For me, often times reporting on the local Iranian American Jewish community is an uphill battle and a somewhat painful experience similar to receiving a root canal procedure. Yet every once in a while I come across a special story or individual in the community which makes the hardships of covering this beat seem very minor. Such has been the case since I first met and interviewed Mr. Elias Eshaghian. I had the rare honor of interviewing him for this blog last year which can be found here and I will get into the remarkable gifts of education this man has given Iranian Jewry during the 20th century. More importantly reflecting on Eshaghian’s personality and way of life— which many younger individuals in our community may not be aware of— is noteworthy to me.
Ever since I began reporting on Southern California’s Iranian Jewish community, I have probably met less than a handful of individuals in this community over the age of 70 who were friendly and welcoming to me. Mr. Elias Eshaghian is one of those very special individuals who not only understood my journalistic objectives in covering the Iranian Jews but more importantly did not bad-mouth my efforts in doing so like many other leaders from the community. As our friendship has grown over the past year, I have this man to be gentle, kind hearted, unselfish in his dedication to serving the community and open to helping the younger generation of Iranian Jews. Perhaps its his background as a professor that enables him to more easily relate to and support younger people. He does not seek the limelight nor does he flash his wealth unlike many of his counterparts and other middle-aged Iranian American Jewish leaders today. Unfortunately there are some leaders in the community today who are either self-appointed, believe themselves to be “god’s gift to humanity”, or not interested in helping the community but only care for the label of “leader” as a status symbol rather than to actually accomplish anything. It should be noted that during his tenure as chairman of the Iranian American Jewish Federation (IAJF), Eshaghian was humble and always trying to bring together different factions or individuals within the community who were constantly fighting with one another. I am certainly not amazed that he’s been able to fight lung cancer for the past 20 years as Eshaghian has an indominable spirit. My wish today is that our community’s rabbis or leaders would learn from Eshaghian and carry on his ways of embracing Iranian Jewish youth as well as treating others with respect. Sadly not very many individual leaders in the local Iranian Jewish community have taken substantial actions to help resolve pressing issues community members are currently grappling with.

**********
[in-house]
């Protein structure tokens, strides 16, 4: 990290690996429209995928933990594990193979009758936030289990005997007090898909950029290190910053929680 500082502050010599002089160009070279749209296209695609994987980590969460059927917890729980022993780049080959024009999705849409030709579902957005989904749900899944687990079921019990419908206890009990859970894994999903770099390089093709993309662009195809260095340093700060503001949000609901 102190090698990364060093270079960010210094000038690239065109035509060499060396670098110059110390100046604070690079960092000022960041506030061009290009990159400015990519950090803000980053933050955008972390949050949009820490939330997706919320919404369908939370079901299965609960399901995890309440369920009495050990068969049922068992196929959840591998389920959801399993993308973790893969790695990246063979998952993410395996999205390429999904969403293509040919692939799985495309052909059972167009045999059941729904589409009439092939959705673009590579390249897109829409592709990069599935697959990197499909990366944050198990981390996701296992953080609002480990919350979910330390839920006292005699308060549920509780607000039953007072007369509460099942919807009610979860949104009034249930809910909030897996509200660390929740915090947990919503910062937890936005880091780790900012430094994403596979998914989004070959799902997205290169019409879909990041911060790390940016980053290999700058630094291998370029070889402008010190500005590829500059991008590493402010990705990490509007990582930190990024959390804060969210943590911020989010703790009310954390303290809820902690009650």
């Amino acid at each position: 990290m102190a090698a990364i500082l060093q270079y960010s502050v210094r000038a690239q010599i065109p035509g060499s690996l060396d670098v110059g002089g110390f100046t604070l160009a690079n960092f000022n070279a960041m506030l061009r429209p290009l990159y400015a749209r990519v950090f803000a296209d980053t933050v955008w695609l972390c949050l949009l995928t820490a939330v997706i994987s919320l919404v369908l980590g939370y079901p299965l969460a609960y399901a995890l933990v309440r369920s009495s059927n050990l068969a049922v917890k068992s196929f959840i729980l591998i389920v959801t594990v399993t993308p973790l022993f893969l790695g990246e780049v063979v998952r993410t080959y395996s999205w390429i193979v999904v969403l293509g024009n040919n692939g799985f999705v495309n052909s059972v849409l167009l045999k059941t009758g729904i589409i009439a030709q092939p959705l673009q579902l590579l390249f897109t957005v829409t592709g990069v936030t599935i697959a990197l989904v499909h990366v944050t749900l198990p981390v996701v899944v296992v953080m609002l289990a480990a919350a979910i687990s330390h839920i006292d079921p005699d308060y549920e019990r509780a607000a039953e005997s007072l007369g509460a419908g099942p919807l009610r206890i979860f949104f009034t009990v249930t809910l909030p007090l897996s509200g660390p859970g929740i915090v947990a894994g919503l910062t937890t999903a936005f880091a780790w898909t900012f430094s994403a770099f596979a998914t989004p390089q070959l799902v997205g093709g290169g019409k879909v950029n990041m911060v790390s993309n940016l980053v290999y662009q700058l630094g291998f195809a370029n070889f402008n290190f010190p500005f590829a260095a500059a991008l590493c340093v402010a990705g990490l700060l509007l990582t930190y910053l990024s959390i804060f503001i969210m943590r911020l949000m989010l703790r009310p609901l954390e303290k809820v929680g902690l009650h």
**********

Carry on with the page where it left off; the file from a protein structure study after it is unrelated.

Although his health has been failing in recent months, he was nevertheless blessed on Monday 20th to see the local Iranian Jewish community finally show their appreciation and respect to him after his decades of service to them. The event was for the launching of his new book but in my opinion it was also a special tribute to a man did not have substantial wealth in Iran or America, but one person who helped transform the lives of thousands of Iran’s Jews by encouraging them to seeking our higher education. He brought his knowledge and hope for a better life to an entire generation of Jews in Iran who lived in undeveloped villages and poverty-stricken ghettos. In essence he was one of many who gave Iranian Jewry the key to pull themselves up by the bootstraps and they did so. For that accomplishment he deserves high praise as Iranian Jewry has become quite successful by in large in America. Below are some of my snapshots from that special evening.
My piece this week in the Jewish Journal also sheds light on Eshaghian accomplishments on behalf of Iranian Jewry and the launching of his new Persian language memoirs “A Follower of Culture”.